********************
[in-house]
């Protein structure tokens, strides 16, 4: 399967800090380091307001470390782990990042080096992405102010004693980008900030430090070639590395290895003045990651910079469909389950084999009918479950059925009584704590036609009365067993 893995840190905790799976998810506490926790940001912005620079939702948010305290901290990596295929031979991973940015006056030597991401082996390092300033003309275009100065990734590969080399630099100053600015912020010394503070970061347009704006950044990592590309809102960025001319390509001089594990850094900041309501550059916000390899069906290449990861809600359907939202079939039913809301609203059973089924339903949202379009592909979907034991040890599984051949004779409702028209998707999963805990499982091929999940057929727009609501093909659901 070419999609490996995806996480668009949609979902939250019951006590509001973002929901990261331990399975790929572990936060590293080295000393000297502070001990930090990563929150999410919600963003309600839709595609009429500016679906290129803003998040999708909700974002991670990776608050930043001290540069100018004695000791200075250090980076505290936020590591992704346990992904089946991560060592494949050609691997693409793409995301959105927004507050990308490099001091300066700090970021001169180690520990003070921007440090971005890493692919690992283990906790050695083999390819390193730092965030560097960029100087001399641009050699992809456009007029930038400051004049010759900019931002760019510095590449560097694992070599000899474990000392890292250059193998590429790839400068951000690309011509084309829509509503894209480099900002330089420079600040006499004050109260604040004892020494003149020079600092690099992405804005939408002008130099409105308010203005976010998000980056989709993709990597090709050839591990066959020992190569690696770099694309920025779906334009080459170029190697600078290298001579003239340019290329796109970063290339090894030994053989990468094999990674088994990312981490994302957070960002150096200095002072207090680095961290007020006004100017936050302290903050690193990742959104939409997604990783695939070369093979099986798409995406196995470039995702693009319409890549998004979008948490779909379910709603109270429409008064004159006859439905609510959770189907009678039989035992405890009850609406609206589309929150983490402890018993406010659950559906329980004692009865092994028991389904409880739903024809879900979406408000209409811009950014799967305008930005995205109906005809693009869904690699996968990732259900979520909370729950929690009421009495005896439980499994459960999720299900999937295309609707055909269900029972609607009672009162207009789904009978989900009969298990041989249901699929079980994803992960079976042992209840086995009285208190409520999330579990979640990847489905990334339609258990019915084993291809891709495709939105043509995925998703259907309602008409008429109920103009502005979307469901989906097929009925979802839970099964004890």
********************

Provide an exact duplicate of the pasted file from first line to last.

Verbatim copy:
[in-house]
């Protein structure tokens, strides 16, 4: 399967800090380091307001470390782990990042080096992405102010004693980008900030430090070639590395290895003045990651910079469909389950084999009918479950059925009584704590036609009365067993 893995840190905790799976998810506490926790940001912005620079939702948010305290901290990596295929031979991973940015006056030597991401082996390092300033003309275009100065990734590969080399630099100053600015912020010394503070970061347009704006950044990592590309809102960025001319390509001089594990850094900041309501550059916000390899069906290449990861809600359907939202079939039913809301609203059973089924339903949202379009592909979907034991040890599984051949004779409702028209998707999963805990499982091929999940057929727009609501093909659901 070419999609490996995806996480668009949609979902939250019951006590509001973002929901990261331990399975790929572990936060590293080295000393000297502070001990930090990563929150999410919600963003309600839709595609009429500016679906290129803003998040999708909700974002991670990776608050930043001290540069100018004695000791200075250090980076505290936020590591992704346990992904089946991560060592494949050609691997693409793409995301959105927004507050990308490099001091300066700090970021001169180690520990003070921007440090971005890493692919690992283990906790050695083999390819390193730092965030560097960029100087001399641009050699992809456009007029930038400051004049010759900019931002760019510095590449560097694992070599000899474990000392890292250059193998590429790839400068951000690309011509084309829509509503894209480099900002330089420079600040006499004050109260604040004892020494003149020079600092690099992405804005939408002008130099409105308010203005976010998000980056989709993709990597090709050839591990066959020992190569690696770099694309920025779906334009080459170029190697600078290298001579003239340019290329796109970063290339090894030994053989990468094999990674088994990312981490994302957070960002150096200095002072207090680095961290007020006004100017936050302290903050690193990742959104939409997604990783695939070369093979099986798409995406196995470039995702693009319409890549998004979008948490779909379910709603109270429409008064004159006859439905609510959770189907009678039989035992405890009850609406609206589309929150983490402890018993406010659950559906329980004692009865092994028991389904409880739903024809879900979406408000209409811009950014799967305008930005995205109906005809693009869904690699996968990732259900979520909370729950929690009421009495005896439980499994459960999720299900999937295309609707055909269900029972609607009672009162207009789904009978989900009969298990041989249901699929079980994803992960079976042992209840086995009285208190409520999330579990979640990847489905990334339609258990019915084993291809891709495709939105043509995925998703259907309602008409008429109920103009502005979307469901989906097929009925979802839970099964004890």